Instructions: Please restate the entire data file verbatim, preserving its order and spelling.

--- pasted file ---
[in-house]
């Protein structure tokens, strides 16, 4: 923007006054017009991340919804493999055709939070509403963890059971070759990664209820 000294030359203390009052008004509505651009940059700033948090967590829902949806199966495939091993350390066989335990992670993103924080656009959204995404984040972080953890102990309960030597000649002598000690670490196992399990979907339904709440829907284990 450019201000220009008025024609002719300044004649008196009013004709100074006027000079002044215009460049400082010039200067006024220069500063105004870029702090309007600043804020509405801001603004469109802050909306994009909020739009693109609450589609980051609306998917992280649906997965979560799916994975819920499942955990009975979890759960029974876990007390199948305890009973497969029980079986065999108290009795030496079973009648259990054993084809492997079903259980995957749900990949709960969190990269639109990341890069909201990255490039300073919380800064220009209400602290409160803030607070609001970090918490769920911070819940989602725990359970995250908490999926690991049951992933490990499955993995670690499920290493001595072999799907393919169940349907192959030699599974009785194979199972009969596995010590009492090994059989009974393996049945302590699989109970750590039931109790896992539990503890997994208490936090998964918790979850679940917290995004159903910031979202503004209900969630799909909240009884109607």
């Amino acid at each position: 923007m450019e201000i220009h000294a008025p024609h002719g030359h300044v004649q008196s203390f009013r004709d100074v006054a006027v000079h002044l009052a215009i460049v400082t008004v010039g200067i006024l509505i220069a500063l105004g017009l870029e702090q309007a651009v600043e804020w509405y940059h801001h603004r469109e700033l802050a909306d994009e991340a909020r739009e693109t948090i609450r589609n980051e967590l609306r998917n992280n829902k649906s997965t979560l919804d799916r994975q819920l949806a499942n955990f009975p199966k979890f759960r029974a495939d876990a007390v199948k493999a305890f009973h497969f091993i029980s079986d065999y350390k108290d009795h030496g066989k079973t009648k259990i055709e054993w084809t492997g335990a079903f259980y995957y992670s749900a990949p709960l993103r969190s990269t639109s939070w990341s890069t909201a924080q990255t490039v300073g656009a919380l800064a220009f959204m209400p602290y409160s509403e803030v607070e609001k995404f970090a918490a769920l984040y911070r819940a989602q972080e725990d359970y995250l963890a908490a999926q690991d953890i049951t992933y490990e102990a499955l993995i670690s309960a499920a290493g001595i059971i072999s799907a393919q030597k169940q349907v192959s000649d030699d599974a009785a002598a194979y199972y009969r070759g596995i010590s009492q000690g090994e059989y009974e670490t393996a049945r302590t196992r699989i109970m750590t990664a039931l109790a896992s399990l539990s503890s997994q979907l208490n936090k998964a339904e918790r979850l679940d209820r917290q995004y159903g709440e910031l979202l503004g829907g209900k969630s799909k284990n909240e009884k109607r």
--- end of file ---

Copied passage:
[in-house]
């Protein structure tokens, strides 16, 4: 923007006054017009991340919804493999055709939070509403963890059971070759990664209820 000294030359203390009052008004509505651009940059700033948090967590829902949806199966495939091993350390066989335990992670993103924080656009959204995404984040972080953890102990309960030597000649002598000690670490196992399990979907339904709440829907284990 450019201000220009008025024609002719300044004649008196009013004709100074006027000079002044215009460049400082010039200067006024220069500063105004870029702090309007600043804020509405801001603004469109802050909306994009909020739009693109609450589609980051609306998917992280649906997965979560799916994975819920499942955990009975979890759960029974876990007390199948305890009973497969029980079986065999108290009795030496079973009648259990054993084809492997079903259980995957749900990949709960969190990269639109990341890069909201990255490039300073919380800064220009209400602290409160803030607070609001970090918490769920911070819940989602725990359970995250908490999926690991049951992933490990499955993995670690499920290493001595072999799907393919169940349907192959030699599974009785194979199972009969596995010590009492090994059989009974393996049945302590699989109970750590039931109790896992539990503890997994208490936090998964918790979850679940917290995004159903910031979202503004209900969630799909909240009884109607």
């Amino acid at each position: 923007m450019e201000i220009h000294a008025p024609h002719g030359h300044v004649q008196s203390f009013r004709d100074v006054a006027v000079h002044l009052a215009i460049v400082t008004v010039g200067i006024l509505i220069a500063l105004g017009l870029e702090q309007a651009v600043e804020w509405y940059h801001h603004r469109e700033l802050a909306d994009e991340a909020r739009e693109t948090i609450r589609n980051e967590l609306r998917n992280n829902k649906s997965t979560l919804d799916r994975q819920l949806a499942n955990f009975p199966k979890f759960r029974a495939d876990a007390v199948k493999a305890f009973h497969f091993i029980s079986d065999y350390k108290d009795h030496g066989k079973t009648k259990i055709e054993w084809t492997g335990a079903f259980y995957y992670s749900a990949p709960l993103r969190s990269t639109s939070w990341s890069t909201a924080q990255t490039v300073g656009a919380l800064a220009f959204m209400p602290y409160s509403e803030v607070e609001k995404f970090a918490a769920l984040y911070r819940a989602q972080e725990d359970y995250l963890a908490a999926q690991d953890i049951t992933y490990e102990a499955l993995i670690s309960a499920a290493g001595i059971i072999s799907a393919q030597k169940q349907v192959s000649d030699d599974a009785a002598a194979y199972y009969r070759g596995i010590s009492q000690g090994e059989y009974e670490t393996a049945r302590t196992r699989i109970m750590t990664a039931l109790a896992s399990l539990s503890s997994q979907l208490n936090k998964a339904e918790r979850l679940d209820r917290q995004y159903g709440e910031l979202l503004g829907g209900k969630s799909k284990n909240e009884k109607r």